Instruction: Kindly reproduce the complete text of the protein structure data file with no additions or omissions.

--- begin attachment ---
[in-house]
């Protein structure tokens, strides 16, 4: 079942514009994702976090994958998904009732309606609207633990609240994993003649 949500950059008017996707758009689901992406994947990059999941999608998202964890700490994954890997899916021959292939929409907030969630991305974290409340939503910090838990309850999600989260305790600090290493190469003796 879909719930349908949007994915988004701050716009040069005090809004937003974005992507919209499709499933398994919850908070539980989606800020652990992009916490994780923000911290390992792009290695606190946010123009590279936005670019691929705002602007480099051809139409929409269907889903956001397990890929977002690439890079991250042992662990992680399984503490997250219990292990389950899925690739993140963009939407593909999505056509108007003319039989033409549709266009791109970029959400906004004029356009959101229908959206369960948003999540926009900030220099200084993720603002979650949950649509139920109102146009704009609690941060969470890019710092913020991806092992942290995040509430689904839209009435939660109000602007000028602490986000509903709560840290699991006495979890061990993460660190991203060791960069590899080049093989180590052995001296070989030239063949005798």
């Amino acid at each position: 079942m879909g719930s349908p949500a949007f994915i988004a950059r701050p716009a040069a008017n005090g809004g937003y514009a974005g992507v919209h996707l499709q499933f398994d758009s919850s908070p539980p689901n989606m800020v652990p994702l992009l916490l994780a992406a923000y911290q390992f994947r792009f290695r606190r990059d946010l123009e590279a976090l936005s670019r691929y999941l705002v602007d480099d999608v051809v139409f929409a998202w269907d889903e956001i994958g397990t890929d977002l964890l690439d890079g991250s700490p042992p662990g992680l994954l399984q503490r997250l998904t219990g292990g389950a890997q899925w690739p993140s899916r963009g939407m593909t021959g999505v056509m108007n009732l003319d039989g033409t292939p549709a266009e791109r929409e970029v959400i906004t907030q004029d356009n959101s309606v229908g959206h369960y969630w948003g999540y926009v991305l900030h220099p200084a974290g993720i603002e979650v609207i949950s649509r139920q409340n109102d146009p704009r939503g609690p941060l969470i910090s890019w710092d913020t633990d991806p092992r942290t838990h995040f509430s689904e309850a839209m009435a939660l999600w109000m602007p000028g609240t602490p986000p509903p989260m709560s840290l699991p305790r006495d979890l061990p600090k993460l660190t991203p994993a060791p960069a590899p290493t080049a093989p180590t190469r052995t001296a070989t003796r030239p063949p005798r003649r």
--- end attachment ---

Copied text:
[in-house]
């Protein structure tokens, strides 16, 4: 079942514009994702976090994958998904009732309606609207633990609240994993003649 949500950059008017996707758009689901992406994947990059999941999608998202964890700490994954890997899916021959292939929409907030969630991305974290409340939503910090838990309850999600989260305790600090290493190469003796 879909719930349908949007994915988004701050716009040069005090809004937003974005992507919209499709499933398994919850908070539980989606800020652990992009916490994780923000911290390992792009290695606190946010123009590279936005670019691929705002602007480099051809139409929409269907889903956001397990890929977002690439890079991250042992662990992680399984503490997250219990292990389950899925690739993140963009939407593909999505056509108007003319039989033409549709266009791109970029959400906004004029356009959101229908959206369960948003999540926009900030220099200084993720603002979650949950649509139920109102146009704009609690941060969470890019710092913020991806092992942290995040509430689904839209009435939660109000602007000028602490986000509903709560840290699991006495979890061990993460660190991203060791960069590899080049093989180590052995001296070989030239063949005798």
């Amino acid at each position: 079942m879909g719930s349908p949500a949007f994915i988004a950059r701050p716009a040069a008017n005090g809004g937003y514009a974005g992507v919209h996707l499709q499933f398994d758009s919850s908070p539980p689901n989606m800020v652990p994702l992009l916490l994780a992406a923000y911290q390992f994947r792009f290695r606190r990059d946010l123009e590279a976090l936005s670019r691929y999941l705002v602007d480099d999608v051809v139409f929409a998202w269907d889903e956001i994958g397990t890929d977002l964890l690439d890079g991250s700490p042992p662990g992680l994954l399984q503490r997250l998904t219990g292990g389950a890997q899925w690739p993140s899916r963009g939407m593909t021959g999505v056509m108007n009732l003319d039989g033409t292939p549709a266009e791109r929409e970029v959400i906004t907030q004029d356009n959101s309606v229908g959206h369960y969630w948003g999540y926009v991305l900030h220099p200084a974290g993720i603002e979650v609207i949950s649509r139920q409340n109102d146009p704009r939503g609690p941060l969470i910090s890019w710092d913020t633990d991806p092992r942290t838990h995040f509430s689904e309850a839209m009435a939660l999600w109000m602007p000028g609240t602490p986000p509903p989260m709560s840290l699991p305790r006495d979890l061990p600090k993460l660190t991203p994993a060791p960069a590899p290493t080049a093989p180590t190469r052995t001296a070989t003796r030239p063949p005798r003649r």